If you find a dead bat in a public place, call Public Health at 206-296-4774 or your city’s animal control office. If you find a dead bat on your property, use heavy gloves (like leather work gloves) , then pick it up or scoop it up with dust pan and put it in sealed container or jar, or place it in a plastic bag that is within another heavy-weight plastic bag such as a zip-lock bag.  Store it in a cooler or refrigerator until you have notified Public Health.

If you have a live bat in your home, wear heavy gloves and wait for it to land. Then put an empty container (like a shoebox or plastic food container) or wastebasket over it and slide a piece of cardboard underneath to contain it. If you can, get the container lid on it and tape it down. Punch small holes in the container so the bat can breathe and keep it in an area away from people as much as possible. Don’t refrigerate, freeze or kill a live bat! [See the video below for more details and a demonstration.]

And if you need help, you can contact an agency that is experienced and understands the public health issues related to live bats. [See suggested agencies under “What is the best way to capture a bat” on our Bats and Rabies website.]

Are there ways you can tell if a bat has rabies?

It’s not normal for a bat to come into contact with people since they’re usually active at night. If you see a bat during the day and it’s acting strangely—like it’s struggling to fly or lying on the ground—it could potentially be infected with rabies. Leave that bat alone!

How can I protect my dog or cat from contact with bats?

Vaccinate your pets to protect them against rabies. In King County, all dogs, cats and ferrets are required to have rabies vaccinations by the time they are four months of age and a year later. Depending on the brand of vaccine used, dog and cat rabies vaccinations may be good for either one or three years. Also, keep your pets on leashes in public spaces so that you can keep them away from sick wildlife.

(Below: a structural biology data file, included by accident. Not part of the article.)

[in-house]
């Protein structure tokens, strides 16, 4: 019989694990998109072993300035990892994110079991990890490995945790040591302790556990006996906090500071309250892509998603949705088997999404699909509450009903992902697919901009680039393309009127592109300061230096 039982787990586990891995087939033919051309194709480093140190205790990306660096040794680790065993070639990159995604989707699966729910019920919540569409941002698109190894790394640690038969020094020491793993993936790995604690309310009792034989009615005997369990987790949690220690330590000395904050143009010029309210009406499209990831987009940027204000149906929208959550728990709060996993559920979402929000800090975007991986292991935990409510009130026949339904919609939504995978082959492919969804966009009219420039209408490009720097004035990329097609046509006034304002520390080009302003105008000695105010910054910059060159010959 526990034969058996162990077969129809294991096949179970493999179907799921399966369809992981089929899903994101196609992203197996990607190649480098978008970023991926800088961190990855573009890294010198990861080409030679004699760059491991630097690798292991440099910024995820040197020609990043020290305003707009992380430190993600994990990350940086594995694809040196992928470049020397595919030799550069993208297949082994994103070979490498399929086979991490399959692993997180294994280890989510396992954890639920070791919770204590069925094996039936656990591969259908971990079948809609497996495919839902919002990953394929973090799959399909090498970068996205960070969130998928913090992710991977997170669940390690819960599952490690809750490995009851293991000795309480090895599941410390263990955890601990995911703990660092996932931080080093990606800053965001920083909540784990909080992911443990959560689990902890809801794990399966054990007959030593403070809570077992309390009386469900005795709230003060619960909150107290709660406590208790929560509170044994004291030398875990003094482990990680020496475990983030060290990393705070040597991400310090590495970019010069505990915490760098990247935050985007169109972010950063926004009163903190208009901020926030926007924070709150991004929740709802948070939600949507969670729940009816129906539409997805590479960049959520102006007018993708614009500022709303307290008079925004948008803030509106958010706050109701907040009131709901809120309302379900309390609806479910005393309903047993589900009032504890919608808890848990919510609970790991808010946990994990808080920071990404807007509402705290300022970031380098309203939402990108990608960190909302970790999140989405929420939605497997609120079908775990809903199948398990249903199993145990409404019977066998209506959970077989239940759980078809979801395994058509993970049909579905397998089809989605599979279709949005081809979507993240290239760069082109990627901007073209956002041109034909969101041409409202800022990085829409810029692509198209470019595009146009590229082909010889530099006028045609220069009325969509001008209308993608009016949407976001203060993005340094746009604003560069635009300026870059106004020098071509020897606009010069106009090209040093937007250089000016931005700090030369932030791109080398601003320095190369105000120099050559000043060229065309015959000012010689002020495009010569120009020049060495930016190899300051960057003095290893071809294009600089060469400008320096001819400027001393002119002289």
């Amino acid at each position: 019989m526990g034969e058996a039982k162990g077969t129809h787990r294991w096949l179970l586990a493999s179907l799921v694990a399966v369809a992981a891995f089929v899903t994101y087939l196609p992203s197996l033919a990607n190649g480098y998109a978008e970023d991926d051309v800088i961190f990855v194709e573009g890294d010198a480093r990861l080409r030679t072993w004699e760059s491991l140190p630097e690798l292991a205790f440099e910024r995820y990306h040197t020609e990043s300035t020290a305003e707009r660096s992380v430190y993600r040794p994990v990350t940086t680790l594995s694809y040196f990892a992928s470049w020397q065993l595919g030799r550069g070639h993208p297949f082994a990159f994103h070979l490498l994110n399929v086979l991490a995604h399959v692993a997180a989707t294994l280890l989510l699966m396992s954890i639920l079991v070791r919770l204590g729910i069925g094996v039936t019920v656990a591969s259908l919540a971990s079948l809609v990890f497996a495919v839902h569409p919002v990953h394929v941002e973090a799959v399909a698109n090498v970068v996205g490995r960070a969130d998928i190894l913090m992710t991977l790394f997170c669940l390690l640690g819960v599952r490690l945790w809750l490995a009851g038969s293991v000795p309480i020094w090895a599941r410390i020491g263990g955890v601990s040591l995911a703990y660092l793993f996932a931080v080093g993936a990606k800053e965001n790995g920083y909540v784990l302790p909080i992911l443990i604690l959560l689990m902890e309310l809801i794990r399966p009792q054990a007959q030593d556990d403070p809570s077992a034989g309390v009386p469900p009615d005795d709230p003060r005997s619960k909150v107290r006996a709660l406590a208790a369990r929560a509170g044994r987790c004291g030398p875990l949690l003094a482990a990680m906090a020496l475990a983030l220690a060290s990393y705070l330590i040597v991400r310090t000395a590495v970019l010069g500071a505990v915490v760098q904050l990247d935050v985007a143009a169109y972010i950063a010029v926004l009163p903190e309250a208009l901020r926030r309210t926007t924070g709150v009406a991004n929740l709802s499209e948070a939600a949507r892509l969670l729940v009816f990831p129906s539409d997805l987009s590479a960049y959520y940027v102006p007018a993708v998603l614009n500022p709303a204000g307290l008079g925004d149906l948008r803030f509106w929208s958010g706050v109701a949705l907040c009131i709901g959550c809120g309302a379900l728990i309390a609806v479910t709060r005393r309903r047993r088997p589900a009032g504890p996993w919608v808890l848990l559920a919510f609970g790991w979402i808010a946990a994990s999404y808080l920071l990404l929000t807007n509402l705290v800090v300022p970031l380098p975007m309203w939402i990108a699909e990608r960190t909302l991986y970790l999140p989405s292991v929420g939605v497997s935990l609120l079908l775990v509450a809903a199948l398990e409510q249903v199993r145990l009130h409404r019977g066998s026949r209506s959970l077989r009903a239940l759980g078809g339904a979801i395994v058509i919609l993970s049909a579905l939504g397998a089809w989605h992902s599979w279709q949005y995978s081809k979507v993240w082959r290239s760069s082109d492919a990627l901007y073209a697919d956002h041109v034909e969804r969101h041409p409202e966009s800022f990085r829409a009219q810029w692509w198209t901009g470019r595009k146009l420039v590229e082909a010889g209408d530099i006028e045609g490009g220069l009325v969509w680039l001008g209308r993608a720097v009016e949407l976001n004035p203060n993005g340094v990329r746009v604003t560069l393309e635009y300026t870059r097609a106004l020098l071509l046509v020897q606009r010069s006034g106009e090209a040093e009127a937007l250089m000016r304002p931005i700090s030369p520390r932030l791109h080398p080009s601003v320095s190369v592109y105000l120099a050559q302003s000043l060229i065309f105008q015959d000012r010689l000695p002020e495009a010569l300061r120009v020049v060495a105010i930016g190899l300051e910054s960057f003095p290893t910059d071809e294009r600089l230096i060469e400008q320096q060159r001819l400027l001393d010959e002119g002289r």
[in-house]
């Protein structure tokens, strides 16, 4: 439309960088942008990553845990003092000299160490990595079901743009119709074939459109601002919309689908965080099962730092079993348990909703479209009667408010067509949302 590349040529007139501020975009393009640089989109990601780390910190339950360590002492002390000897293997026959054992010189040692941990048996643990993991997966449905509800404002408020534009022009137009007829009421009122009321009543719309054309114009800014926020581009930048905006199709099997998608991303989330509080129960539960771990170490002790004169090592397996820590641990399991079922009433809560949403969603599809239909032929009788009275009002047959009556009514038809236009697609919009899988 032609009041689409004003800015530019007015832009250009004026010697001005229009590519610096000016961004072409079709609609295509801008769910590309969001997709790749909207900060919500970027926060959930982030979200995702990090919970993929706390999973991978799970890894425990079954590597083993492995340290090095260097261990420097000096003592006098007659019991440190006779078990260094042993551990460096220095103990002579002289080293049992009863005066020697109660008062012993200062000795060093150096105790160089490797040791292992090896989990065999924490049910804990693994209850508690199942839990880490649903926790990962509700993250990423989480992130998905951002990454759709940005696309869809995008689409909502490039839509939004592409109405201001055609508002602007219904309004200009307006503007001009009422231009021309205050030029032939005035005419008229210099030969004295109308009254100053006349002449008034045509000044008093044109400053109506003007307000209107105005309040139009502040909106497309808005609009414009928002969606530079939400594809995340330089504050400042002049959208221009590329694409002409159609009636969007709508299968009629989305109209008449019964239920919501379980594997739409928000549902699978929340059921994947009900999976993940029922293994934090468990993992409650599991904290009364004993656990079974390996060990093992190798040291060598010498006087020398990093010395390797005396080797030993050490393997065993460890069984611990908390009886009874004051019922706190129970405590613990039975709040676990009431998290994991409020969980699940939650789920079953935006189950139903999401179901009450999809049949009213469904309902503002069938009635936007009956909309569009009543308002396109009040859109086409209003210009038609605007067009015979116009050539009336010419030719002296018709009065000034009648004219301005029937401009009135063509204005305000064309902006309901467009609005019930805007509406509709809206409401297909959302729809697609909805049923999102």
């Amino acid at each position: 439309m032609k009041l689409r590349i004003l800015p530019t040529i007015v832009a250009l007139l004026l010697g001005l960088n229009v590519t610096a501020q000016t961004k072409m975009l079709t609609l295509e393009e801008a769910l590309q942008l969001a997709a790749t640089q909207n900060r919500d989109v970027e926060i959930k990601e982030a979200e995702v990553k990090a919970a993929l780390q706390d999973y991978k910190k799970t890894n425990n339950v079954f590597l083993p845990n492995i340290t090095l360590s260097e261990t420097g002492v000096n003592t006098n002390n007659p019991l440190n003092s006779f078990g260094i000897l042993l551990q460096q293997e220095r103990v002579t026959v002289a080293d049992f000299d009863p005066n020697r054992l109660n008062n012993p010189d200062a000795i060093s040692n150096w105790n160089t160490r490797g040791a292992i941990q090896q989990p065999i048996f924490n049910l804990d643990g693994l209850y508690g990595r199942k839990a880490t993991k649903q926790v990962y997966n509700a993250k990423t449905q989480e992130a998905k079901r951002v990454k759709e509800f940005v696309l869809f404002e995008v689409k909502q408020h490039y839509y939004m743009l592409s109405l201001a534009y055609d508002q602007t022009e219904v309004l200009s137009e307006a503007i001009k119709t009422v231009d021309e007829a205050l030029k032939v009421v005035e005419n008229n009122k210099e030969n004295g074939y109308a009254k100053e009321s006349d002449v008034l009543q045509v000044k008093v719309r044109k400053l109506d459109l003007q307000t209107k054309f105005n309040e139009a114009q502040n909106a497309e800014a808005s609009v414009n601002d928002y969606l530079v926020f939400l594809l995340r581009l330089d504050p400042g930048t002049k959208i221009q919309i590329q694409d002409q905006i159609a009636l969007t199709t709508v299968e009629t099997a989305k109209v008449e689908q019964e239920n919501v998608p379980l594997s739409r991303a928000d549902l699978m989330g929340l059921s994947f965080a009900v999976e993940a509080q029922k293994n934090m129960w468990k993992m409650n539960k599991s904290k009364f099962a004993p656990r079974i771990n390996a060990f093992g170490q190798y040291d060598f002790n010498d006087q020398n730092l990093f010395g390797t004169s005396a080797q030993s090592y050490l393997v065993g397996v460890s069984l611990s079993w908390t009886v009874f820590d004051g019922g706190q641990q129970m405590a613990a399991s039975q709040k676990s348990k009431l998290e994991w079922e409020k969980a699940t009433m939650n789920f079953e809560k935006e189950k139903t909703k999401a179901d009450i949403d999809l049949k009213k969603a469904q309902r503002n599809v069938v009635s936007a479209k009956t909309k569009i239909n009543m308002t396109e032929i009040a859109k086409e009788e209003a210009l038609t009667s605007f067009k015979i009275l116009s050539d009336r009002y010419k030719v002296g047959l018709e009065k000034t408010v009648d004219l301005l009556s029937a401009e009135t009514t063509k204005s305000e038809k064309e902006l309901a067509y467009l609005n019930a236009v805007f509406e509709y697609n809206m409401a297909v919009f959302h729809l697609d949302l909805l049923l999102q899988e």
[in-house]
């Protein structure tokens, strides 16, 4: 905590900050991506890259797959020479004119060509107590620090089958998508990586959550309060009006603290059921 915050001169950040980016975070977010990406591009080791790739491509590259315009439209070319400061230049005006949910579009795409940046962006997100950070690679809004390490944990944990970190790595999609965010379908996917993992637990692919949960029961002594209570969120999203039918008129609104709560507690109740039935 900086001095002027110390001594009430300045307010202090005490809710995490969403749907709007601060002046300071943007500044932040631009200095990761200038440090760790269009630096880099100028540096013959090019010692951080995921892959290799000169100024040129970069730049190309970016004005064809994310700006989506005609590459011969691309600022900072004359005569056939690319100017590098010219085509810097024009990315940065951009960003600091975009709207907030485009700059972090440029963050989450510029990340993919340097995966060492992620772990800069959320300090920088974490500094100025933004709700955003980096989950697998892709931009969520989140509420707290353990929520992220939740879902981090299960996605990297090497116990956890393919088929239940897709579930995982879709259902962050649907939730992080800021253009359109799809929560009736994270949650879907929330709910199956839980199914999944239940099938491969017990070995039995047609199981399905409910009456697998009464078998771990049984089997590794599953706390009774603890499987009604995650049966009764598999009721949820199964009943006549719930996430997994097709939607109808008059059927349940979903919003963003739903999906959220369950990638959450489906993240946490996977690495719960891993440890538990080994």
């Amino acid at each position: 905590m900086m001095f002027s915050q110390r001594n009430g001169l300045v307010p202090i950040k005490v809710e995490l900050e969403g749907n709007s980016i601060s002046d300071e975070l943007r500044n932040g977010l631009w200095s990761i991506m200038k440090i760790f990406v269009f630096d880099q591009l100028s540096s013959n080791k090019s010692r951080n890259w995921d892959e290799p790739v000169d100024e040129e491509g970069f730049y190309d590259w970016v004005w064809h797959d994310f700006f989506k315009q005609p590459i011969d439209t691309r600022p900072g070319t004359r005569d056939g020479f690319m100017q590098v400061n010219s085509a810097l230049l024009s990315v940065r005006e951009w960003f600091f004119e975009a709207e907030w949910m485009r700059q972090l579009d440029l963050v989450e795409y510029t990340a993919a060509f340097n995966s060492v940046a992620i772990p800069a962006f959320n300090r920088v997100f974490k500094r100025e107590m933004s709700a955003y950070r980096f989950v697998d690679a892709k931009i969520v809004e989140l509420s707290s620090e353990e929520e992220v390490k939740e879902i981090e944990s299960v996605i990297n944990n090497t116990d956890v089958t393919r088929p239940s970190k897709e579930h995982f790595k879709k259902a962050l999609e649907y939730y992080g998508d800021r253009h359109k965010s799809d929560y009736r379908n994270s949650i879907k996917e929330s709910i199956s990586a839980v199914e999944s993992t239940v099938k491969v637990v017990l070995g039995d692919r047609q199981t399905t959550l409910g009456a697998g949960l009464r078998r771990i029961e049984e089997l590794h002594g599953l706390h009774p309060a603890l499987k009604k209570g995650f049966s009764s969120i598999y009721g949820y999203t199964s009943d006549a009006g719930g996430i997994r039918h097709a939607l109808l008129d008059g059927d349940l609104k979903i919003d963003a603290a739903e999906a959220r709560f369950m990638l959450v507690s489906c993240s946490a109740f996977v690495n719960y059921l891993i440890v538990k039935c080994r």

If I think my pet has touched a bat, what do I do?

Contact your veterinarian right away. Even if your pet is up-to-date on their rabies vaccine, your pet should get an additional rabies vaccine for further protection.

Can bats infect other wildlife?

Yes. In Washington State, the only animal that is a known natural source for the rabies virus is bats, but numerous other mammal species such as raccoons may be able to acquire and spread the virus from bats. However, this appears rare in Washington State. Between 1989-2015, over 850 wild animals were tested for rabies in Washington and they all tested negative for the rabies virus.

Are there ways that I can avoid bats?

Bats commonly roost around the outside of houses and buildings, so the most effective way to avoid unwanted encounters is by bat-proofing your home and property. Also, make sure to tell your kids that if they see bats—or any wildlife—they should not touch or approach them.

That said, I also want to say a good word about bats, especially since the vast majority does not have rabies. Bats in Washington State feed primarily on insects and play an important role in our ecology and agricultural industry. So it’s good that we have bats around, we just need to be careful not to touch them.

For more information about recent possible bat exposures:

Originally posted on August 30, 2017.

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I am a risk communications specialist at Public Health - Seattle & King County.

One thought on “Hey, what’s up with bats?

  1. I found a live bat a week ago moving slowly on the bark in front of my house. Lake Roesiger, Snohomish County.ll